When I arrived at the campaign office the very first day of my internship the last thing on my mind was how my gender would affect my experience. However, within thirty minutes of arriving it suddenly became my most pressing concern. After being quickly trained how to canvass, we were each told to pick up a packet and then we would be driven to our turfs. Immediately I realized that they expected me, a 19 year old female, to canvass by myself in an unknown neighborhood. As I sat in the car watching as the driver dropped off each of the other four girls in their respective turfs, I grew more concerned. Even though it was only 3:30 in the afternoon it would get dark soon. Luckily, the driver seemed to realize this and, since there were only two of us left, told the other girl and I that we could just canvass together. Both relieved, we were dropped off and for the next hour knocked on strangers’ doors.

            I soon understood that my gender would limit my ability to be an efficient fellow on a campaign. The other female fellows on the campaign agreed that we wouldn’t canvass alone. However, this makes it difficult for us to complete our canvassing quotas each week. We have to individually knock on 105 doors per week. These are split into three packets of thirty-five doors each. Every packet takes approximately an hour and a half to do, depending on the neighborhood, how many people answer, and the range of the turf. For instance, in one neighborhood I canvassed, the houses were a quarter mile apart which meant that it took five hours to complete two packets. However, another neighborhood was composed mostly of apartment buildings which enabled my canvassing partner and I to get through two packets in just under three hours. Unfortunately, even though every pair knocks on each door together, because we are technically required to knock on 105 doors individually, we can only count half of the doors we knock on each shift for our own quota. Thus, we have to canvass twice the required amount of doors per week.

            Aggravatingly, I am aware that at times I play into my gender role while canvassing. When a person answers a door I often slip into a character of sweet domesticity or, as one female canvassing partner described it, the stereotypical manic pixie dream girl. Usually I canvass with another female, and we both turn into manic pixie dream girls and use our “perky voices.” We both contribute to each conversation, often splitting the introduction and the questions. However, I’ve noticed that the few times I’ve gone canvassing with a male partner, I turn into the passive pretty face. I don’t talk, I am there merely to reassure voters that my male partner is not a threat. He speaks, I smile, we leave. Neither of us will have decided to do this, it just happens.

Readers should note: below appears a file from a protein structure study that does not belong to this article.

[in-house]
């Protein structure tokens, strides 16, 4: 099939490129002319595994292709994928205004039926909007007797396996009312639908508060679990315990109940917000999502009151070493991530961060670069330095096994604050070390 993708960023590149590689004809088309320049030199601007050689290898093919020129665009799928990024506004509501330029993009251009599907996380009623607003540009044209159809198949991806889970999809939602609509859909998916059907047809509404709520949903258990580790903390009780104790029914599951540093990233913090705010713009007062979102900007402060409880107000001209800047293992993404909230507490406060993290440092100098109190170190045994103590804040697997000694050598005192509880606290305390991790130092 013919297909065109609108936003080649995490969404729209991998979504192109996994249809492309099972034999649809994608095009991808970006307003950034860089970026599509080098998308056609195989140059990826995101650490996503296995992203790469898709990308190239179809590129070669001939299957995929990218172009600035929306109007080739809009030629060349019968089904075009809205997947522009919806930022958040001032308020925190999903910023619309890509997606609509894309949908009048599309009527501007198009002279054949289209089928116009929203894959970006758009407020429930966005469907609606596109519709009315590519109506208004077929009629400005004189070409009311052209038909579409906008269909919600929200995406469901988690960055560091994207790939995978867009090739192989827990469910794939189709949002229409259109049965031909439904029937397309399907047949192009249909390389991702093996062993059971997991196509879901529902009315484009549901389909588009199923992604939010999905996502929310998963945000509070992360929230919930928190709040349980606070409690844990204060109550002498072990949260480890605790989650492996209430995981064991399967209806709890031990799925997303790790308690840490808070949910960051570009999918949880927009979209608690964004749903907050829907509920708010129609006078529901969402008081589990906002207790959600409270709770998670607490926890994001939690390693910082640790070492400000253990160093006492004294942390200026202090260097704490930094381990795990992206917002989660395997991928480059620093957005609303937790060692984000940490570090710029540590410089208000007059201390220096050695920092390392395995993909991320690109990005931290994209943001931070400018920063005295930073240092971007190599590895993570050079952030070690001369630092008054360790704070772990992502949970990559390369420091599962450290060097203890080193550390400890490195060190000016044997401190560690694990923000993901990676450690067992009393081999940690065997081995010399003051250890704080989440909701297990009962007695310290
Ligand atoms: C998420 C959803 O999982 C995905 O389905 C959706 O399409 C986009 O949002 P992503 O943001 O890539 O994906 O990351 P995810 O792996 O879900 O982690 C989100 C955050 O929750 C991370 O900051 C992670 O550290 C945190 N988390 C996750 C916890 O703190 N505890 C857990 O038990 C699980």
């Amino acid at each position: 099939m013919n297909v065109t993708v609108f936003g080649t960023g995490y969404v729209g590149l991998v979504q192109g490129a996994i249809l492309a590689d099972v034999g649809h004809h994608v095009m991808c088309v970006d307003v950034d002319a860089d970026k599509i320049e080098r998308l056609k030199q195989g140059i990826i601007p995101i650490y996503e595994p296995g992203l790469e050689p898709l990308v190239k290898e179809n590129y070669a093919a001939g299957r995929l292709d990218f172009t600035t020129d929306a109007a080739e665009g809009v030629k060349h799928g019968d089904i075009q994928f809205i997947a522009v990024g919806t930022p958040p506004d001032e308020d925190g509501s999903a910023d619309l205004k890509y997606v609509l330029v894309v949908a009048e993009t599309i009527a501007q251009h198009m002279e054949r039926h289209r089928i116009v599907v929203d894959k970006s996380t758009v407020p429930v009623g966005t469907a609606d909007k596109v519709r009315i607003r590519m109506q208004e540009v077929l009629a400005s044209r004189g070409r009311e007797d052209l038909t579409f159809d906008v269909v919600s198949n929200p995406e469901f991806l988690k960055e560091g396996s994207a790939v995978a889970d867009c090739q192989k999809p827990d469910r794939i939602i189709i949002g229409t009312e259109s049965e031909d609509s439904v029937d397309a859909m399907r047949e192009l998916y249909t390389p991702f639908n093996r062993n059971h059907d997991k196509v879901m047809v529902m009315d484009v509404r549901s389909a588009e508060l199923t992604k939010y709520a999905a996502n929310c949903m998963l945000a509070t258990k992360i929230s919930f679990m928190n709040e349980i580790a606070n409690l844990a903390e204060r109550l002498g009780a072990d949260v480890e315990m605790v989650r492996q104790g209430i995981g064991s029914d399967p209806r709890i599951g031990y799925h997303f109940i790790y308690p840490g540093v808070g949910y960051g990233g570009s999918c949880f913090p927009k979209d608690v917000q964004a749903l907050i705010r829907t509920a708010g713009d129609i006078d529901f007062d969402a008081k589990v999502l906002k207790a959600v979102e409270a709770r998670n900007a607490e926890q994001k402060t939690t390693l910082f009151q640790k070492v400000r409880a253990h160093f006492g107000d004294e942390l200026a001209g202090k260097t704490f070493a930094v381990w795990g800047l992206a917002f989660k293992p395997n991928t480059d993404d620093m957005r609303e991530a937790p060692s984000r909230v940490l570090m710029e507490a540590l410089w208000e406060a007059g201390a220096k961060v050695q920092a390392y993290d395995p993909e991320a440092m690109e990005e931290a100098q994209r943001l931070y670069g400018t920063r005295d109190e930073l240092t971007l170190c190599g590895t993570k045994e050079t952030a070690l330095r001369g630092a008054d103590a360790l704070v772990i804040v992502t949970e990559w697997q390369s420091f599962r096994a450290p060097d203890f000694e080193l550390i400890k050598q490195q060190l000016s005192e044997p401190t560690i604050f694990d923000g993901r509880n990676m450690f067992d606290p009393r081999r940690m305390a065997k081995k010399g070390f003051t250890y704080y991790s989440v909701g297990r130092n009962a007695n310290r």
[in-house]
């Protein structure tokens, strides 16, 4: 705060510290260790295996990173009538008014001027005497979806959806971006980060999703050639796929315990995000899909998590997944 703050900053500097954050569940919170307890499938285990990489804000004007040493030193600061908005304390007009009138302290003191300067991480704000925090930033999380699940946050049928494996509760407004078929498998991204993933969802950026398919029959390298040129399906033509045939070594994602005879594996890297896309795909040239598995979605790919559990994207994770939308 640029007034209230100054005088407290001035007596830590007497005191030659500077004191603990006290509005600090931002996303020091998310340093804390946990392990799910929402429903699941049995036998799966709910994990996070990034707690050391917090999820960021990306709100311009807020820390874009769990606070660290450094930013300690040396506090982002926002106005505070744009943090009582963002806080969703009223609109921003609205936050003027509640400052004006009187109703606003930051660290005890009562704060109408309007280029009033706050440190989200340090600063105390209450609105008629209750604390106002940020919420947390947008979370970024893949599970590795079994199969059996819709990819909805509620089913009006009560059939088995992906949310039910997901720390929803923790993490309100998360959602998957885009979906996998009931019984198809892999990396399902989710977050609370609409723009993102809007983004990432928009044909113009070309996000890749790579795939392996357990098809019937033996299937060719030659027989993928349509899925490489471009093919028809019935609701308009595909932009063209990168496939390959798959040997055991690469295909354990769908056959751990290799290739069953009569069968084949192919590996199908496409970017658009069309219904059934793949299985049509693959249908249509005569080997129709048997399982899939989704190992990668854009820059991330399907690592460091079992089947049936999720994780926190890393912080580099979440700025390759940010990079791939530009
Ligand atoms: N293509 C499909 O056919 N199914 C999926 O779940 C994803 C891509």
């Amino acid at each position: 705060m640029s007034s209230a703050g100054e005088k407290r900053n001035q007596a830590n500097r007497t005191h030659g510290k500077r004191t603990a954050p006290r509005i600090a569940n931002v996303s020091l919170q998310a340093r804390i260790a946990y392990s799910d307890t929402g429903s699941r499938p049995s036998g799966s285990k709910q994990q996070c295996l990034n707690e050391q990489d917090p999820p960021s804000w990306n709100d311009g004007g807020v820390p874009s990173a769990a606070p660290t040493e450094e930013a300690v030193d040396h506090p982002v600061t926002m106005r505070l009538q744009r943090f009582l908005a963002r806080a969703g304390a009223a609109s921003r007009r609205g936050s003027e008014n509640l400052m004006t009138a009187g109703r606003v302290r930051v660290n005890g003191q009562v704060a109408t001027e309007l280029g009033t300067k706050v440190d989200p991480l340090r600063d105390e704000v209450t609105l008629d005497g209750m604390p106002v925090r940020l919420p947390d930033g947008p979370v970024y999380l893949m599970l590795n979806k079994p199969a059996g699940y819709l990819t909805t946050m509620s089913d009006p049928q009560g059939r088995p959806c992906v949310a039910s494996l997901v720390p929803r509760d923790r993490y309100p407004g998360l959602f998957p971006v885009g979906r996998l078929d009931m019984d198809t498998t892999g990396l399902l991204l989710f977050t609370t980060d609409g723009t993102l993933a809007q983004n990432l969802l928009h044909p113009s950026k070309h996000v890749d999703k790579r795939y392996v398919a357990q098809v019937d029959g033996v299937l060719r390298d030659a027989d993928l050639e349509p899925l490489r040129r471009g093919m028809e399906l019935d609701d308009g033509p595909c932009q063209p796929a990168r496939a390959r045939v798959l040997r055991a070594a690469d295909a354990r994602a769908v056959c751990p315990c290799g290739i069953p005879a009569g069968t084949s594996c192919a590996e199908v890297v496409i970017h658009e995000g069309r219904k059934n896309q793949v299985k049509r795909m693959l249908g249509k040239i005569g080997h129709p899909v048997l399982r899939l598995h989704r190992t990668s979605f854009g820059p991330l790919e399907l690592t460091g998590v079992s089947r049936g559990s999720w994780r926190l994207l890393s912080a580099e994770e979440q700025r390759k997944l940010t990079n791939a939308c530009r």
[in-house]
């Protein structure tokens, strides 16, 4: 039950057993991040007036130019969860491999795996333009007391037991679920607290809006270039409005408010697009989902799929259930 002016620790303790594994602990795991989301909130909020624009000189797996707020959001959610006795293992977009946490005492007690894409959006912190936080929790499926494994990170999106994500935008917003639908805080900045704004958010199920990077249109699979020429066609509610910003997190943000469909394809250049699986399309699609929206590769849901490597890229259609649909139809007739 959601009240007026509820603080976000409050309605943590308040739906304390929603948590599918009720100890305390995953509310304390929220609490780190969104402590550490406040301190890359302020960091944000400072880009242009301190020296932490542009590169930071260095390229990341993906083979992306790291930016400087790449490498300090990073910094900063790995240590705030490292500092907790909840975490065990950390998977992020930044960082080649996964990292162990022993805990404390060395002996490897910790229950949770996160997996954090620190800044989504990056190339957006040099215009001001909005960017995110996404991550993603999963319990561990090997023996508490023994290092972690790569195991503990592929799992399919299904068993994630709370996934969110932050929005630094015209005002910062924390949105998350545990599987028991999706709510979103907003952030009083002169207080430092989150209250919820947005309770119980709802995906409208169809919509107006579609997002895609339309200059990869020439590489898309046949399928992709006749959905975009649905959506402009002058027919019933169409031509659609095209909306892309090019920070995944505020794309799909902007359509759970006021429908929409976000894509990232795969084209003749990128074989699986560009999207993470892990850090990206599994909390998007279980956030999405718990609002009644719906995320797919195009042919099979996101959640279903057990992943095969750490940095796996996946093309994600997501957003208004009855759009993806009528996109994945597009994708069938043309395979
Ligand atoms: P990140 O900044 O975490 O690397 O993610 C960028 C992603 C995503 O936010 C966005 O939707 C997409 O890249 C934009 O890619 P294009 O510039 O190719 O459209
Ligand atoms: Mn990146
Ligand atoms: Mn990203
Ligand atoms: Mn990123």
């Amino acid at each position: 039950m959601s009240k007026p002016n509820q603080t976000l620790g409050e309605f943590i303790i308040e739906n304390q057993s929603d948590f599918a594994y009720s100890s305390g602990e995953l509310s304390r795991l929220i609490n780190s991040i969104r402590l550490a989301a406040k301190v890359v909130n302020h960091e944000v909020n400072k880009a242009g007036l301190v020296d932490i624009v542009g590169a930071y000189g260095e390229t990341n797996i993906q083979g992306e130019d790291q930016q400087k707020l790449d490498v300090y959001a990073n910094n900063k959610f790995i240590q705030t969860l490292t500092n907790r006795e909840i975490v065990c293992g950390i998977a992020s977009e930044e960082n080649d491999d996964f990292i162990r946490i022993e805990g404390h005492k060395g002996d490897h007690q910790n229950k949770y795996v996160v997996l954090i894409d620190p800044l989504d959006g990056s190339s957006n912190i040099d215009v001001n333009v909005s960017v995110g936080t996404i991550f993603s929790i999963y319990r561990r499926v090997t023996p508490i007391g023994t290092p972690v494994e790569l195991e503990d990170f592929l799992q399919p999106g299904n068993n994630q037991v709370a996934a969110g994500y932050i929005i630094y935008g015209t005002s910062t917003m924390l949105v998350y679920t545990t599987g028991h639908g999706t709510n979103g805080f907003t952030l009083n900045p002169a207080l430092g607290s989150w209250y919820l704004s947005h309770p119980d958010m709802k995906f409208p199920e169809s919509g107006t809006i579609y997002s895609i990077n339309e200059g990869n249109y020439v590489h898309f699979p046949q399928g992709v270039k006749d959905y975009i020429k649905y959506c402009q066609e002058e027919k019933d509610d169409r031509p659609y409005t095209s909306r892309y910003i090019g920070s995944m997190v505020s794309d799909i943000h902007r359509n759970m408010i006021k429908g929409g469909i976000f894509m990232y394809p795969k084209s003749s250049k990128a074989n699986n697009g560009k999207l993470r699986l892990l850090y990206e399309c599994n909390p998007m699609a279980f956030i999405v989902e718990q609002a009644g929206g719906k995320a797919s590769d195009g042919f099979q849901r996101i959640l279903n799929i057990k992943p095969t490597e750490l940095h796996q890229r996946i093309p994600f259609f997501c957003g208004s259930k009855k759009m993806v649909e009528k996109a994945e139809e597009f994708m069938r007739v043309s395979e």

It upsets me that in today’s society, as a woman, I still feel uncomfortable enough walking around a city in broad daylight by myself that I am forced to do twice the amount of work my male counterparts are required to do. There is a part of me that just wants to go out by myself and get the job done more efficiently. But then I have to walk into an apartment building with broken windows or walk by a house with a man staring at me from the front door, and I’m glad I have someone with me. However, I don’t find it acceptable that female fellows have to work twice as hard to fulfill their quotas or that because of the extra time spent canvassing female fellows have to work overtime to finish their phone bank quotas and other duties. Although I’ll continue to canvass with a partner, I hope that one day I will not feel disadvantaged because of my gender.

-- Genevieve Akins is a St. Olaf sophomore from Topeka, KS., majoring in Political Science with a concentration in Women and Gender Studies. She is in New Hampshire as part of a St. Olaf political science class studying the presidential election.